Saturday, March 02, 2019

Thin ice Catholicism

A fixture of the Roman Catholic apologetic is the necessity of the Magisterium, in contrast to the (alleged) instability of sola Scripture. The need for a referee. The need for certainty. Avoiding the "30,000" denominations. 

But how committed are Catholic conservatives to the Magisterium? Here's a bellwether: last year the president of Ave Maria U attacked the conservative critics of Pope Francis: 

You can read his original statement here:

Well…actually, you can't read his original statement because he scrubbed it. That's because the backlash was so intense that he immediately began to backpedal:

Evidently, he's one of those elite leaders who's so out of touch with the base that he couldn't anticipate the predicable reaction:

And it looks like his damage control efforts failed: 

Point being: many Catholic conservatives love papal authority in the abstract. They just love papal authority…right up to the moment when they disagree with the pope. They love papal authority so long as the pope is on their side. 

I'm guessing many Catholic conservatives are hoping against hope that the next pope will reverse direction. They are holding out to see what happens at the next conclave. Or they are waiting to see if Pope Francis or the next pope crosses a line of no return–say on homosexuality. 

To some degree their seemingly nonnegotiable commitment to the Magisterium is in reality contingent and fragile. In the past, it wasn't put to the test. But now things are coming to a head. 


  1. I haven't even heard Catholics try to defend this from Pope Francis:


    Freedom is a right of every person: each individual enjoys the freedom of belief, thought, expression and action. The pluralism and the diversity of religions, colour, sex, race and language are willed by God in His wisdom, through which He created human beings. This divine wisdom is the source from which the right to freedom of belief and the freedom to be different derives. Therefore, the fact that people are forced to adhere to a certain religion or culture must be rejected, as too the imposition of a cultural way of life that others do not accept.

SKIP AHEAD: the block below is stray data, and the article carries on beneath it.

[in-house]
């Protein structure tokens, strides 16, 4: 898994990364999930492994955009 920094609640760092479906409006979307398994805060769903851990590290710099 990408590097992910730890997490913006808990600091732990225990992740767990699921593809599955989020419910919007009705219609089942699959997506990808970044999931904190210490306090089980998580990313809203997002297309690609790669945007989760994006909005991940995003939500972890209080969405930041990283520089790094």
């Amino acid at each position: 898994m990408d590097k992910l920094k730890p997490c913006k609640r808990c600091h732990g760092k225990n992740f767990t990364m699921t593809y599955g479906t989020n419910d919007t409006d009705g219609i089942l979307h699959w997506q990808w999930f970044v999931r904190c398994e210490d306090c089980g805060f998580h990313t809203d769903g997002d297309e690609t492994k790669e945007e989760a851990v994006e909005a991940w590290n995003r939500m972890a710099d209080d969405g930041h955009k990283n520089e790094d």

1. The best that they can say is, "well, that wasn't infallible; it was his 'private judgment'." That is their last, best hope. I don't think any future pope will ever say, "by our own authority, we pronounce, declare, and define it to be a divinely revealed dogma: that ... [whatever] ... Hence if anyone, which God forbid, should dare willfully to deny or to call into doubt that which we have defined, let him know that he has fallen away completely from the divine and Catholic Faith."

      So in this sense, there will be two "Catholic Churches" (at least): one which will become something like what the Latin language is now: a dead language, a thing, to be sure, but it will have been frozen at 1958-levels; and of course, a string of popes who are blown around by every wind of contemporary Godless thought. This second one will be the official "Catholic Church", and the rest of them will be just like the dead-letter Latinists. I think that's the best that they will be able to hope for.